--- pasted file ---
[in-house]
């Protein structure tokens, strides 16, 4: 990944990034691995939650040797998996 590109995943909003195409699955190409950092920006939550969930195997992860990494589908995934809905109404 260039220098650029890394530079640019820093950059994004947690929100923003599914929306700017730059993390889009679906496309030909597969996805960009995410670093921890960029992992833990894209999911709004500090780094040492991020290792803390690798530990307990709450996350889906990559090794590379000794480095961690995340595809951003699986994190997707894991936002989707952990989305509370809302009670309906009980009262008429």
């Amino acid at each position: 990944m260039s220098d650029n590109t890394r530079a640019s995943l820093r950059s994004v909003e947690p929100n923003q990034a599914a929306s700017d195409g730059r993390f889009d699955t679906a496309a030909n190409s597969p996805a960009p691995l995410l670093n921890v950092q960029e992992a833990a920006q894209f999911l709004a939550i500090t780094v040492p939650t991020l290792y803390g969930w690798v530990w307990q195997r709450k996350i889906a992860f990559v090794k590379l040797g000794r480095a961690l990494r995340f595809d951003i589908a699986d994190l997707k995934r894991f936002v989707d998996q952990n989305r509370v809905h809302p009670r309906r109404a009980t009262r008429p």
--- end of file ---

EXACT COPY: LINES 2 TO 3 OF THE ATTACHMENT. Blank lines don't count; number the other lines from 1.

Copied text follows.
């Protein structure tokens, strides 16, 4: 990944990034691995939650040797998996 590109995943909003195409699955190409950092920006939550969930195997992860990494589908995934809905109404 260039220098650029890394530079640019820093950059994004947690929100923003599914929306700017730059993390889009679906496309030909597969996805960009995410670093921890960029992992833990894209999911709004500090780094040492991020290792803390690798530990307990709450996350889906990559090794590379000794480095961690995340595809951003699986994190997707894991936002989707952990989305509370809302009670309906009980009262008429």
């Amino acid at each position: 990944m260039s220098d650029n590109t890394r530079a640019s995943l820093r950059s994004v909003e947690p929100n923003q990034a599914a929306s700017d195409g730059r993390f889009d699955t679906a496309a030909n190409s597969p996805a960009p691995l995410l670093n921890v950092q960029e992992a833990a920006q894209f999911l709004a939550i500090t780094v040492p939650t991020l290792y803390g969930w690798v530990w307990q195997r709450k996350i889906a992860f990559v090794k590379l040797g000794r480095a961690l990494r995340f595809d951003i589908a699986d994190l997707k995934r894991f936002v989707d998996q952990n989305r509370v809905h809302p009670r309906r109404a009980t009262r008429p």